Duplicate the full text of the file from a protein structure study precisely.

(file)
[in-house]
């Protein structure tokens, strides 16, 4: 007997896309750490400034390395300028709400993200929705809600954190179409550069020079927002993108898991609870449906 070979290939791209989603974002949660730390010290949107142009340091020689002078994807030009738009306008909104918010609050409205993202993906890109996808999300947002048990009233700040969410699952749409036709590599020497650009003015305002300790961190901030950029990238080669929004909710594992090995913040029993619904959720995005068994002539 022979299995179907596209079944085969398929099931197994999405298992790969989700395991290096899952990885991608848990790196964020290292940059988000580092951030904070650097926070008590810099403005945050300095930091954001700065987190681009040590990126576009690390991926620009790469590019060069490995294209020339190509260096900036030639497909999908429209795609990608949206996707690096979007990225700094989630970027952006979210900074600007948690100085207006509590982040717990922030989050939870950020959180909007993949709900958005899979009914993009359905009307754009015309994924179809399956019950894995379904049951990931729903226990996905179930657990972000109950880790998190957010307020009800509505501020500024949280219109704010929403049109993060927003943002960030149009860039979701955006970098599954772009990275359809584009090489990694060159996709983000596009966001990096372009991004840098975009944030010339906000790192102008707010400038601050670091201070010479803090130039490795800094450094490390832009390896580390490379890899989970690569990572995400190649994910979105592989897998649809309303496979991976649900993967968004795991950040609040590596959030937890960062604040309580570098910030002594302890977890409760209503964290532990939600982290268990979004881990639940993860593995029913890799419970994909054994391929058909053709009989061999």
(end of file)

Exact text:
[in-house]
């Protein structure tokens, strides 16, 4: 007997896309750490400034390395300028709400993200929705809600954190179409550069020079927002993108898991609870449906 070979290939791209989603974002949660730390010290949107142009340091020689002078994807030009738009306008909104918010609050409205993202993906890109996808999300947002048990009233700040969410699952749409036709590599020497650009003015305002300790961190901030950029990238080669929004909710594992090995913040029993619904959720995005068994002539 022979299995179907596209079944085969398929099931197994999405298992790969989700395991290096899952990885991608848990790196964020290292940059988000580092951030904070650097926070008590810099403005945050300095930091954001700065987190681009040590990126576009690390991926620009790469590019060069490995294209020339190509260096900036030639497909999908429209795609990608949206996707690096979007990225700094989630970027952006979210900074600007948690100085207006509590982040717990922030989050939870950020959180909007993949709900958005899979009914993009359905009307754009015309994924179809399956019950894995379904049951990931729903226990996905179930657990972000109950880790998190957010307020009800509505501020500024949280219109704010929403049109993060927003943002960030149009860039979701955006970098599954772009990275359809584009090489990694060159996709983000596009966001990096372009991004840098975009944030010339906000790192102008707010400038601050670091201070010479803090130039490795800094450094490390832009390896580390490379890899989970690569990572995400190649994910979105592989897998649809309303496979991976649900993967968004795991950040609040590596959030937890960062604040309580570098910030002594302890977890409760209503964290532990939600982290268990979004881990639940993860593995029913890799419970994909054994391929058909053709009989061999």